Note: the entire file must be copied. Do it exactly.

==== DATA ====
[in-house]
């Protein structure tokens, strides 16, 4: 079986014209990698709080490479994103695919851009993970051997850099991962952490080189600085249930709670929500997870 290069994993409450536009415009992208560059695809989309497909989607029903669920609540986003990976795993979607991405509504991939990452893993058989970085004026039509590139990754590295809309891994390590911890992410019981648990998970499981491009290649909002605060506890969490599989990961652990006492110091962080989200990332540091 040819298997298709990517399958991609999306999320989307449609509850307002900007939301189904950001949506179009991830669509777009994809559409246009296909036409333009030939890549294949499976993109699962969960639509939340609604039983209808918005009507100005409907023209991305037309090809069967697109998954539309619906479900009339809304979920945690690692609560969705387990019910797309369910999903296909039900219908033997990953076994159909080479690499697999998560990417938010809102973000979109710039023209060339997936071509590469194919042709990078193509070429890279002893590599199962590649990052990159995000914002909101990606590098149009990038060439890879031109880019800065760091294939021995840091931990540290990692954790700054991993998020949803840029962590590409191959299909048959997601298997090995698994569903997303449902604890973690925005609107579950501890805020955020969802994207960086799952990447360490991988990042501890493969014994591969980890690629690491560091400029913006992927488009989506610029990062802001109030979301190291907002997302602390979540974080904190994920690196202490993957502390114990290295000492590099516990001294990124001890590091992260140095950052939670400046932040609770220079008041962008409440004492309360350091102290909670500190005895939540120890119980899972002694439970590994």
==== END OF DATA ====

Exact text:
[in-house]
């Protein structure tokens, strides 16, 4: 079986014209990698709080490479994103695919851009993970051997850099991962952490080189600085249930709670929500997870 290069994993409450536009415009992208560059695809989309497909989607029903669920609540986003990976795993979607991405509504991939990452893993058989970085004026039509590139990754590295809309891994390590911890992410019981648990998970499981491009290649909002605060506890969490599989990961652990006492110091962080989200990332540091 040819298997298709990517399958991609999306999320989307449609509850307002900007939301189904950001949506179009991830669509777009994809559409246009296909036409333009030939890549294949499976993109699962969960639509939340609604039983209808918005009507100005409907023209991305037309090809069967697109998954539309619906479900009339809304979920945690690692609560969705387990019910797309369910999903296909039900219908033997990953076994159909080479690499697999998560990417938010809102973000979109710039023209060339997936071509590469194919042709990078193509070429890279002893590599199962590649990052990159995000914002909101990606590098149009990038060439890879031109880019800065760091294939021995840091931990540290990692954790700054991993998020949803840029962590590409191959299909048959997601298997090995698994569903997303449902604890973690925005609107579950501890805020955020969802994207960086799952990447360490991988990042501890493969014994591969980890690629690491560091400029913006992927488009989506610029990062802001109030979301190291907002997302602390979540974080904190994920690196202490993957502390114990290295000492590099516990001294990124001890590091992260140095950052939670400046932040609770220079008041962008409440004492309360350091102290909670500190005895939540120890119980899972002694439970590994």